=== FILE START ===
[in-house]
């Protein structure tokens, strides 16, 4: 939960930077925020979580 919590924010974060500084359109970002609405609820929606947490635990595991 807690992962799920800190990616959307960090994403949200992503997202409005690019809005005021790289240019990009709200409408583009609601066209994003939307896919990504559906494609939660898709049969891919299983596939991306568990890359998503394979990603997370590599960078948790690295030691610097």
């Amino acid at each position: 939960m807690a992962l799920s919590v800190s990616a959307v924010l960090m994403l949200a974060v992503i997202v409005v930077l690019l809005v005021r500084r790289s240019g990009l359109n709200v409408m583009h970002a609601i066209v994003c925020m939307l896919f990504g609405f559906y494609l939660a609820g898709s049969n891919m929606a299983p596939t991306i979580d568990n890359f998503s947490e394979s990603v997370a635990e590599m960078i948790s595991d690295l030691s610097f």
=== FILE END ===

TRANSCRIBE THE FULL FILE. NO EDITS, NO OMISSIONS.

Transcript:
[in-house]
């Protein structure tokens, strides 16, 4: 939960930077925020979580 919590924010974060500084359109970002609405609820929606947490635990595991 807690992962799920800190990616959307960090994403949200992503997202409005690019809005005021790289240019990009709200409408583009609601066209994003939307896919990504559906494609939660898709049969891919299983596939991306568990890359998503394979990603997370590599960078948790690295030691610097």
């Amino acid at each position: 939960m807690a992962l799920s919590v800190s990616a959307v924010l960090m994403l949200a974060v992503i997202v409005v930077l690019l809005v005021r500084r790289s240019g990009l359109n709200v409408m583009h970002a609601i066209v994003c925020m939307l896919f990504g609405f559906y494609l939660a609820g898709s049969n891919m929606a299983p596939t991306i979580d568990n890359f998503s947490e394979s990603v997370a635990e590599m960078i948790s595991d690295l030691s610097f």